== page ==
The Latest: WikiLeaks says Assange has chance to clear name

FILE - In this Wednesday May 1, 2019 file photo, buildings are reflected in the window as WikiLeaks founder Julian Assange is taken from court, where he appeared on charges of jumping British bail seven years ago, in London. Swedish prosecutors plan to decide whether they will reopen a rape case against WikiLeaks founder Julian Assange. (AP Photo/Matt Dunham)
Vice chief prosecutor Eva-Britt speaks at a press conference in Stockholm, Sweden, Monday May 13, 2019. Swedish prosecutors plan to say Monday whether they will reopen a rape case against WikiLeaks founder Julian Assange, a month after he was removed from the Ecuadorian Embassy in London. (Anders Wiklund/TT News Agency via AP)

STOCKHOLM — The Latest on Swedish prosecutors' decision whether to reopen a rape case against WikiLeaks founder Julian Assange (all times local):

11:45 a.m.

WikiLeaks' editor-in-chief says the Swedish decision to reopen a rape case against Julian Assange "will give Julian a chance to clear his name."

Kristinn Hrafnsson said in a statement Monday that Swedish prosecutor Eva-Marie Persson had been under "intense political pressure" to reopen the case. He also asserted that the case has been "mishandled" from the start.

Persson announced the Swedish decision a month after Assange was removed from the Ecuadorian Embassy in London. Assange's Swedish lawyer, Per E. Samuelsen, said that his client is innocent and he doesn't understand the reasoning for reopening a 10-year-old case.

11:35 a.m.

Julian Assange's Swedish lawyer says he is "very surprised" by prosecutors' decision to reopen a rape case against the WikiLeaks founder and says that his client is innocent.

Prosecutors in Stockholm announced the decision on Monday, a month after Assange was removed from the Ecuadorian Embassy in London. They said they would seek Assange's extradition from Britain.

Lawyer Per E. Samuelsen told Swedish broadcaster SVT: "I do not understand the Swedish prosecutor's ... reasoning for reopening a 10-year old case."

Swedish prosecutors filed preliminary charges against Assange in 2010.

Seven years later, a case of alleged sexual misconduct was dropped when the statute of limitations expired. That left a rape allegation, which couldn't be pursued while Assange was living at the embassy. The statute of limitations on that case expires in August 2020.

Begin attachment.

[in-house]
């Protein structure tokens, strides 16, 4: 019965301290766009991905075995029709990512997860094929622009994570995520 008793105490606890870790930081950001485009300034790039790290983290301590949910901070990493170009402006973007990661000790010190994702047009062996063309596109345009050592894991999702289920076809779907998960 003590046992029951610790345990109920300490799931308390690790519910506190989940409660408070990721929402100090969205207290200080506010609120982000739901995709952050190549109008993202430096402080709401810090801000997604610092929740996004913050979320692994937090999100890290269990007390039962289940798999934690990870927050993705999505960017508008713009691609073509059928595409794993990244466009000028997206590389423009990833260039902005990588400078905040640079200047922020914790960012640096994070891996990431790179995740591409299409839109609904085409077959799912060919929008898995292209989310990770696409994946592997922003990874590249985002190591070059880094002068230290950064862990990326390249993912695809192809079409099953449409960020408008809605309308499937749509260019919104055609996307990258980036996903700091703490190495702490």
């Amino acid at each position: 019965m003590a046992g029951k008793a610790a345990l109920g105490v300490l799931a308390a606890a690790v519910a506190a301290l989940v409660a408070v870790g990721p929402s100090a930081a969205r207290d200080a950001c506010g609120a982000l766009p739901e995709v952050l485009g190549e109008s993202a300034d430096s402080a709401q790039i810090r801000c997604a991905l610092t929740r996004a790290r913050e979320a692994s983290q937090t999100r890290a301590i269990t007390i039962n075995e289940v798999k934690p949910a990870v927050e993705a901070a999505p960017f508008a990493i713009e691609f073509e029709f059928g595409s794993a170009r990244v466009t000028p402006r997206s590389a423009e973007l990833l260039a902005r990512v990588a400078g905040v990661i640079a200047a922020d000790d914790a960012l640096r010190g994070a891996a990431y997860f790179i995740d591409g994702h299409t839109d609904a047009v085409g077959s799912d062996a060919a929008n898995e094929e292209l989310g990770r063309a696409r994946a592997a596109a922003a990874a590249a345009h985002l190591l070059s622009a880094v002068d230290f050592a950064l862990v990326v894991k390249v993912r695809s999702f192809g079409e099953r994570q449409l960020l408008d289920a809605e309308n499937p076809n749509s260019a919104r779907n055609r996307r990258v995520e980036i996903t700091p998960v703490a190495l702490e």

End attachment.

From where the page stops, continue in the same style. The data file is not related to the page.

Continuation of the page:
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11:25 a.m.

Swedish prosecutors say they will seek the extradition of WikiLeaks founder Assange after he has served his 50-week prison term in Britain for jumping bail.

Prosecutors in Stockholm said Monday that they will reopen a rape case against Assange, a month after he was removed from the Ecuadorian Embassy in London. Assange denies wrongdoing.

Eva-Marie Persson, Sweden's deputy director of public prosecutions, told a news conference that "in order to execute the arrest warrant, the prosecutor will issue a so-called European arrest warrant."

The Swedish move would leave Britain to decide whether to extradite Assange to Sweden or to the United States, where he is wanted for allegedly hacking into a Pentagon computer.

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11:15 a.m.

Swedish prosecutors are reopening a rape case against WikiLeaks founder Julian Assange after he was removed from the Ecuadorian Embassy in London.

Eva-Marie Persson, Sweden's deputy director of public prosecutions, told a news conference in Stockholm that "there is still a probable cause to suspect that Assange committed a rape." She added: "It is my assessment that a new questioning of Assange is required."

Swedish prosecutors filed preliminary charges against Assange after he visited the country in 2010.

Seven years later, a case of alleged sexual misconduct was dropped when the statute of limitations expired. That left a rape allegation, which couldn't be pursued while Assange was living at the embassy. The statute of limitations on that case expires in August 2020.

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9:25 a.m.

Swedish prosecutors plan to say Monday whether they will reopen a rape case against WikiLeaks founder Julian Assange, a month after he was removed from the Ecuadorian Embassy in London.

Eva-Marie Persson, Sweden's deputy director of public prosecutions, is scheduled to hold a news conference in Stockholm. If Sweden relaunches the case, that could leave Britain deciding whether to extradite him to the Scandinavian country or the United States.

Swedish prosecutors filed preliminary charges against Assange after he visited the country in 2010.

Seven years later, a case of alleged sexual misconduct was dropped when the statute of limitations expired. That left a rape allegation, which couldn't be pursued while Assange was living at the embassy. The statute of limitations on that case expires in August 2020.

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